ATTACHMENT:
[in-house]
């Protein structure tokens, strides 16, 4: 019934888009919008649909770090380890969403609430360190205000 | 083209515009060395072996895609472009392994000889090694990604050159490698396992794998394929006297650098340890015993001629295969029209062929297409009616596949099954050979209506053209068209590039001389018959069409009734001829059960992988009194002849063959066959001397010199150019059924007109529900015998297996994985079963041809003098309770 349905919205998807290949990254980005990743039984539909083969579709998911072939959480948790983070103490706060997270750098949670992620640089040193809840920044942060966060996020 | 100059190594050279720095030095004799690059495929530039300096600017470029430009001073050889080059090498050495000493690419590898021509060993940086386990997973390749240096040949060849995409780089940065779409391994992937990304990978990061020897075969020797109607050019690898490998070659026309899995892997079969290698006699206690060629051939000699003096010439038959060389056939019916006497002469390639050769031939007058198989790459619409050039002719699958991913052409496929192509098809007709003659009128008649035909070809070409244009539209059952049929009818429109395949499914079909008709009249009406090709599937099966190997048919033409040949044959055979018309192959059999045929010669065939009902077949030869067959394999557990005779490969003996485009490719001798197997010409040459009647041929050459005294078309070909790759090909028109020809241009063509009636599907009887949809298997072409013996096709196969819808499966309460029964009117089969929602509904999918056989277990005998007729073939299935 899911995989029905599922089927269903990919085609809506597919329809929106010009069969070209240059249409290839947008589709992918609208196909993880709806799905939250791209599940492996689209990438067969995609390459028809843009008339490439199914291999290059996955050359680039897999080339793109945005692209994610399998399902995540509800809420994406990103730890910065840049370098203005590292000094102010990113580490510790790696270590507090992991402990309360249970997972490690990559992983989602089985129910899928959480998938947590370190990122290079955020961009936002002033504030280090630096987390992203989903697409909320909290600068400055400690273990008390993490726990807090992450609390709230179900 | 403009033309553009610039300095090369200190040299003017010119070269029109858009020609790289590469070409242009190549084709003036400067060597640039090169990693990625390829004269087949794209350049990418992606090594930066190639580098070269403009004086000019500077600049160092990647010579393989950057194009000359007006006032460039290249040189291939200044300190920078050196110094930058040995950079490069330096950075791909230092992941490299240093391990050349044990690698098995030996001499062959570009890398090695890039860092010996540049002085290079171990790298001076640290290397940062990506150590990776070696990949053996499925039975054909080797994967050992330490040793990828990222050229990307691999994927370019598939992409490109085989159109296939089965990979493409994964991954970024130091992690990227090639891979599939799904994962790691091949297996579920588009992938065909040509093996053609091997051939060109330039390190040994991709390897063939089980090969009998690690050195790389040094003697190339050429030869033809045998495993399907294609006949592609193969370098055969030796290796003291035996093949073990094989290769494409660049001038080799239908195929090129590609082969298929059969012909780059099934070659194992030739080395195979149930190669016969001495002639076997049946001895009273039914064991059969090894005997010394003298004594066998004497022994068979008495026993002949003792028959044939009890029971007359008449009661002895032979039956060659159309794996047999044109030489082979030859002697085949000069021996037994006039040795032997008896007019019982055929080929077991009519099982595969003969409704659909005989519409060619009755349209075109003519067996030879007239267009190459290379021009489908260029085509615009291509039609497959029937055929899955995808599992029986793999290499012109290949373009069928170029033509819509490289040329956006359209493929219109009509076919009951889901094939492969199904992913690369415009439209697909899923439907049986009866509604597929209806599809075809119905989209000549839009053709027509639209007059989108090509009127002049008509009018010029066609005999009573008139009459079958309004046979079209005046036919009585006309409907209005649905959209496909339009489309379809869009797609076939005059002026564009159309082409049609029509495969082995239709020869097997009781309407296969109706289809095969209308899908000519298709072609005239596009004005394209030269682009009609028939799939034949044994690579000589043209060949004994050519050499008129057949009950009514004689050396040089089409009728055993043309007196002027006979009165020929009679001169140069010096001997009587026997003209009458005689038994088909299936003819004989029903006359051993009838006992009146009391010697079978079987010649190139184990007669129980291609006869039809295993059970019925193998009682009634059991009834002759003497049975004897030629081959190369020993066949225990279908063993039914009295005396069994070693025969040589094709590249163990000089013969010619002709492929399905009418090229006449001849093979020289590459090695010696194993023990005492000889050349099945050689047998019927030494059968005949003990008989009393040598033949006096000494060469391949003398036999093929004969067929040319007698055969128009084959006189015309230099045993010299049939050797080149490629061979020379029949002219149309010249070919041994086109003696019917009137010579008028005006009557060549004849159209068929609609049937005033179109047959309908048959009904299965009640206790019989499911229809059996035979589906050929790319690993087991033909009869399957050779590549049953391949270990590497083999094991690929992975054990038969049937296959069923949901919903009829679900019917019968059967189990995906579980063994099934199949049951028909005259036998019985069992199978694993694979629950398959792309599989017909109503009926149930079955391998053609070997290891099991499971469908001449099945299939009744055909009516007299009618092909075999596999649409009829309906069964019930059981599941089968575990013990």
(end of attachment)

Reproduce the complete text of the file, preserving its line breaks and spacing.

[in-house]
């Protein structure tokens, strides 16, 4: 019934888009919008649909770090380890969403609430360190205000 | 083209515009060395072996895609472009392994000889090694990604050159490698396992794998394929006297650098340890015993001629295969029209062929297409009616596949099954050979209506053209068209590039001389018959069409009734001829059960992988009194002849063959066959001397010199150019059924007109529900015998297996994985079963041809003098309770 349905919205998807290949990254980005990743039984539909083969579709998911072939959480948790983070103490706060997270750098949670992620640089040193809840920044942060966060996020 | 100059190594050279720095030095004799690059495929530039300096600017470029430009001073050889080059090498050495000493690419590898021509060993940086386990997973390749240096040949060849995409780089940065779409391994992937990304990978990061020897075969020797109607050019690898490998070659026309899995892997079969290698006699206690060629051939000699003096010439038959060389056939019916006497002469390639050769031939007058198989790459619409050039002719699958991913052409496929192509098809007709003659009128008649035909070809070409244009539209059952049929009818429109395949499914079909008709009249009406090709599937099966190997048919033409040949044959055979018309192959059999045929010669065939009902077949030869067959394999557990005779490969003996485009490719001798197997010409040459009647041929050459005294078309070909790759090909028109020809241009063509009636599907009887949809298997072409013996096709196969819808499966309460029964009117089969929602509904999918056989277990005998007729073939299935 899911995989029905599922089927269903990919085609809506597919329809929106010009069969070209240059249409290839947008589709992918609208196909993880709806799905939250791209599940492996689209990438067969995609390459028809843009008339490439199914291999290059996955050359680039897999080339793109945005692209994610399998399902995540509800809420994406990103730890910065840049370098203005590292000094102010990113580490510790790696270590507090992991402990309360249970997972490690990559992983989602089985129910899928959480998938947590370190990122290079955020961009936002002033504030280090630096987390992203989903697409909320909290600068400055400690273990008390993490726990807090992450609390709230179900 | 403009033309553009610039300095090369200190040299003017010119070269029109858009020609790289590469070409242009190549084709003036400067060597640039090169990693990625390829004269087949794209350049990418992606090594930066190639580098070269403009004086000019500077600049160092990647010579393989950057194009000359007006006032460039290249040189291939200044300190920078050196110094930058040995950079490069330096950075791909230092992941490299240093391990050349044990690698098995030996001499062959570009890398090695890039860092010996540049002085290079171990790298001076640290290397940062990506150590990776070696990949053996499925039975054909080797994967050992330490040793990828990222050229990307691999994927370019598939992409490109085989159109296939089965990979493409994964991954970024130091992690990227090639891979599939799904994962790691091949297996579920588009992938065909040509093996053609091997051939060109330039390190040994991709390897063939089980090969009998690690050195790389040094003697190339050429030869033809045998495993399907294609006949592609193969370098055969030796290796003291035996093949073990094989290769494409660049001038080799239908195929090129590609082969298929059969012909780059099934070659194992030739080395195979149930190669016969001495002639076997049946001895009273039914064991059969090894005997010394003298004594066998004497022994068979008495026993002949003792028959044939009890029971007359008449009661002895032979039956060659159309794996047999044109030489082979030859002697085949000069021996037994006039040795032997008896007019019982055929080929077991009519099982595969003969409704659909005989519409060619009755349209075109003519067996030879007239267009190459290379021009489908260029085509615009291509039609497959029937055929899955995808599992029986793999290499012109290949373009069928170029033509819509490289040329956006359209493929219109009509076919009951889901094939492969199904992913690369415009439209697909899923439907049986009866509604597929209806599809075809119905989209000549839009053709027509639209007059989108090509009127002049008509009018010029066609005999009573008139009459079958309004046979079209005046036919009585006309409907209005649905959209496909339009489309379809869009797609076939005059002026564009159309082409049609029509495969082995239709020869097997009781309407296969109706289809095969209308899908000519298709072609005239596009004005394209030269682009009609028939799939034949044994690579000589043209060949004994050519050499008129057949009950009514004689050396040089089409009728055993043309007196002027006979009165020929009679001169140069010096001997009587026997003209009458005689038994088909299936003819004989029903006359051993009838006992009146009391010697079978079987010649190139184990007669129980291609006869039809295993059970019925193998009682009634059991009834002759003497049975004897030629081959190369020993066949225990279908063993039914009295005396069994070693025969040589094709590249163990000089013969010619002709492929399905009418090229006449001849093979020289590459090695010696194993023990005492000889050349099945050689047998019927030494059968005949003990008989009393040598033949006096000494060469391949003398036999093929004969067929040319007698055969128009084959006189015309230099045993010299049939050797080149490629061979020379029949002219149309010249070919041994086109003696019917009137010579008028005006009557060549004849159209068929609609049937005033179109047959309908048959009904299965009640206790019989499911229809059996035979589906050929790319690993087991033909009869399957050779590549049953391949270990590497083999094991690929992975054990038969049937296959069923949901919903009829679900019917019968059967189990995906579980063994099934199949049951028909005259036998019985069992199978694993694979629950398959792309599989017909109503009926149930079955391998053609070997290891099991499971469908001449099945299939009744055909009516007299009618092909075999596999649409009829309906069964019930059981599941089968575990013990």